We are also looking for people with a partner mentality who understand the business and have the strategic vision to introduce technology to support the business goals and objectives. We do not want our IT leaders sitting in basements behind closed doors doing “IT Things” that the business doesn’t understand.

It can be difficult to recruit talent especially against some big tech companies, however the recent redundancies seen across the tech industry (Google, Meta, Twitter, Amazon etc) has helped resource availability on the job market and the view that some tech companies can be ruthless with their workforce in difficult times. As an industry which many people fall in love with after working in it for a few years, we need to focus on talent development, talent retention and the growing talent from within… Look after those in our teams as these are our leaders of the future.

Andrew Evers

Group Director of IT
Rocco Forte Hotels

So you asked us what's the future talent need in the hospitality technology space? That's quite a long question. In order to be able to answer that in 1 minute, I'm going to need to oversimplify. So I think the most important thing that we now need is to understand life beyond the IP address.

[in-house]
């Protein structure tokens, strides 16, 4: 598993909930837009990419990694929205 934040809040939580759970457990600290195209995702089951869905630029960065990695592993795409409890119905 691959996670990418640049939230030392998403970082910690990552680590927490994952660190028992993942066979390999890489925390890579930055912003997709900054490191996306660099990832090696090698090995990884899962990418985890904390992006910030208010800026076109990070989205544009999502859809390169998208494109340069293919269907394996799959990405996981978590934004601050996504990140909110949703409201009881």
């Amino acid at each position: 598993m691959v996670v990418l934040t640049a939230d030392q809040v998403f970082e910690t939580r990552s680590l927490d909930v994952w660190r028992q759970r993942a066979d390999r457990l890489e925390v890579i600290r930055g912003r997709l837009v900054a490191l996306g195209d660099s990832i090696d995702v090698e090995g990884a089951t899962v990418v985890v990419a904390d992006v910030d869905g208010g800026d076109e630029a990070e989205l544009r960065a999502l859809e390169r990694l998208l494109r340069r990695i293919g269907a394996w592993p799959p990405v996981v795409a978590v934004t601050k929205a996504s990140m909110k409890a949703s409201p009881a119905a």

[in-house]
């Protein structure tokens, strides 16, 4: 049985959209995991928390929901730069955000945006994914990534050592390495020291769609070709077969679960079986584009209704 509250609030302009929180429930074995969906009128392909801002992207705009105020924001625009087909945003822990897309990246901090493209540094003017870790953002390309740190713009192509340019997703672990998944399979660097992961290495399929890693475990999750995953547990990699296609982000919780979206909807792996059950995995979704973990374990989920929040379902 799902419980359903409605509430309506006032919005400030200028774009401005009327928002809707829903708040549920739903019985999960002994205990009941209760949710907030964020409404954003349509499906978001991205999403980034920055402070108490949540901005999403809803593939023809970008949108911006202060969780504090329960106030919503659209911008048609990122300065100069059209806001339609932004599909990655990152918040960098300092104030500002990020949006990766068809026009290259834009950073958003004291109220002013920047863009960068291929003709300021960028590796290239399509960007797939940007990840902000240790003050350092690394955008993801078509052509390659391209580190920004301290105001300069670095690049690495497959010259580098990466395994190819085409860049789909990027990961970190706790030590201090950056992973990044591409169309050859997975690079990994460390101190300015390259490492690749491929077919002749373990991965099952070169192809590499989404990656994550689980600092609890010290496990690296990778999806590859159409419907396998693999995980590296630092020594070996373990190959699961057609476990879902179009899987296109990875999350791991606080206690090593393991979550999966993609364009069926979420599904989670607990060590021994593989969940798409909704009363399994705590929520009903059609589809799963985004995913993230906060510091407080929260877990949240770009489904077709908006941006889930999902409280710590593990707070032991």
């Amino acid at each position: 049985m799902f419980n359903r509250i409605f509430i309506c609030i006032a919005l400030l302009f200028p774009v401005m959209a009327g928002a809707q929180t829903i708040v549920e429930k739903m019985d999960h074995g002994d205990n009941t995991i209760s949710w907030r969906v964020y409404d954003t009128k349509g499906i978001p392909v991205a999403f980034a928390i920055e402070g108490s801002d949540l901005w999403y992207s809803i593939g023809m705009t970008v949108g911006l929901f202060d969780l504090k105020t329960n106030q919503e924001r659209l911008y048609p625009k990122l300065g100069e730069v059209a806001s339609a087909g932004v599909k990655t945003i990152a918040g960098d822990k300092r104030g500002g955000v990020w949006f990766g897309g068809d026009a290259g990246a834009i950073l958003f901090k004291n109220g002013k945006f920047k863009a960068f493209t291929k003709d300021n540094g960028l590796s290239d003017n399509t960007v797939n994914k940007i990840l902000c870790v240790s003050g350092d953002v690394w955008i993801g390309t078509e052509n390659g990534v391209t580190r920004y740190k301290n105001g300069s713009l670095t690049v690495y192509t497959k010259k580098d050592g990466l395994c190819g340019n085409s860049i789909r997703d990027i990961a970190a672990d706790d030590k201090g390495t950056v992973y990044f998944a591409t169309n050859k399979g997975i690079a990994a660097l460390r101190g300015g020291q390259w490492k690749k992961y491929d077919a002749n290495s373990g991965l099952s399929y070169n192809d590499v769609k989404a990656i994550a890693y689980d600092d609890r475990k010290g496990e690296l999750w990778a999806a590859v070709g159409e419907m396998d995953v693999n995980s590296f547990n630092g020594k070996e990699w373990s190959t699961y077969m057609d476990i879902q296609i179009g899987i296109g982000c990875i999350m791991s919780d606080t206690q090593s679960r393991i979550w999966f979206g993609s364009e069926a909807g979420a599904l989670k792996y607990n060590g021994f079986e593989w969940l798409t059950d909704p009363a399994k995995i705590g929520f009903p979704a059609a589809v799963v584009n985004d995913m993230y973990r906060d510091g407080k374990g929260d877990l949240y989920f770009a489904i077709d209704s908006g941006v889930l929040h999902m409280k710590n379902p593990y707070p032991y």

It's not all about infrastructure. We now need to understand the individual hotel, the individual brand, and represent that in everything that we do in technology. We're in the boardroom, we're in the bedroom, we now touch guests, sell services to guests, and technology is now a part of the overall guest experience.

So that has to be aligned to everything the hotel brand represents. It's also really important that we collaborate with our colleagues in digital marketing, in revenue, in reservations. We now need to understand exactly how the hotel works and worry less about how System X talks to System Y. It's more about the data.

Where does the data go? Who does it serve? Is it useful? Is it correct? Once we understand the hotel, we understand the brand, then we can start to deliver a technology service that really represents that.

Jaime González-Peralta

SVP & Global CIO
Radisson Hotel Group

In these times when we have a strong desire to nurture and attract talent within our organizations, I believe we have a significant opportunity in our industry, which is also one of our strengths. We prioritize providing exceptional experiences to our guests and customers, and we aim to extend that same level of experience to our employees. This becomes a distinguishing factor that helps us attract and retain talent.

We offer customized career paths that cater to various opportunities across different departments, allowing us to tailor individual experiences. We strike the right balance between working in the hotel and the corporate office, creating an encouraging environment.